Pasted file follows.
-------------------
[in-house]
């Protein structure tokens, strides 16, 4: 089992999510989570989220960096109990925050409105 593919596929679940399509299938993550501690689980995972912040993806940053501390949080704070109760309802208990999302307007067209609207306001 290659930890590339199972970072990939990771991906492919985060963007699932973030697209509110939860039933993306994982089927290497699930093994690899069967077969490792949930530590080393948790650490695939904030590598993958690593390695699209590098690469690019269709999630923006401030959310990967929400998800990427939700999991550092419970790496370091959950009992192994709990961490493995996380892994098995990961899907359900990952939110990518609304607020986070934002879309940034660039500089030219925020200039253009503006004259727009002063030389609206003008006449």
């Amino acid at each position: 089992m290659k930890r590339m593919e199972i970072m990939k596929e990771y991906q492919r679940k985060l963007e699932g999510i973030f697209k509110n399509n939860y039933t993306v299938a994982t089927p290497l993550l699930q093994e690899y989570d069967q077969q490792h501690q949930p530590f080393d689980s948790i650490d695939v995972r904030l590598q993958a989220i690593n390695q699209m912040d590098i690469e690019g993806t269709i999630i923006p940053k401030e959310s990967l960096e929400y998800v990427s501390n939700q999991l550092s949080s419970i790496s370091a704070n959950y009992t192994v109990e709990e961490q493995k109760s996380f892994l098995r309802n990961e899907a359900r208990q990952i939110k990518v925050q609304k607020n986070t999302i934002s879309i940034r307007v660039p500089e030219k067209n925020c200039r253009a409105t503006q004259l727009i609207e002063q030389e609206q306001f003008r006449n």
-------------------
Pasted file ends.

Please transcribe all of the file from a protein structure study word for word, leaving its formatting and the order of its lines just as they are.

[in-house]
């Protein structure tokens, strides 16, 4: 089992999510989570989220960096109990925050409105 593919596929679940399509299938993550501690689980995972912040993806940053501390949080704070109760309802208990999302307007067209609207306001 290659930890590339199972970072990939990771991906492919985060963007699932973030697209509110939860039933993306994982089927290497699930093994690899069967077969490792949930530590080393948790650490695939904030590598993958690593390695699209590098690469690019269709999630923006401030959310990967929400998800990427939700999991550092419970790496370091959950009992192994709990961490493995996380892994098995990961899907359900990952939110990518609304607020986070934002879309940034660039500089030219925020200039253009503006004259727009002063030389609206003008006449």
């Amino acid at each position: 089992m290659k930890r590339m593919e199972i970072m990939k596929e990771y991906q492919r679940k985060l963007e699932g999510i973030f697209k509110n399509n939860y039933t993306v299938a994982t089927p290497l993550l699930q093994e690899y989570d069967q077969q490792h501690q949930p530590f080393d689980s948790i650490d695939v995972r904030l590598q993958a989220i690593n390695q699209m912040d590098i690469e690019g993806t269709i999630i923006p940053k401030e959310s990967l960096e929400y998800v990427s501390n939700q999991l550092s949080s419970i790496s370091a704070n959950y009992t192994v109990e709990e961490q493995k109760s996380f892994l098995r309802n990961e899907a359900r208990q990952i939110k990518v925050q609304k607020n986070t999302i934002s879309i940034r307007v660039p500089e030219k067209n925020c200039r253009a409105t503006q004259l727009i609207e002063q030389e609206q306001f003008r006449n």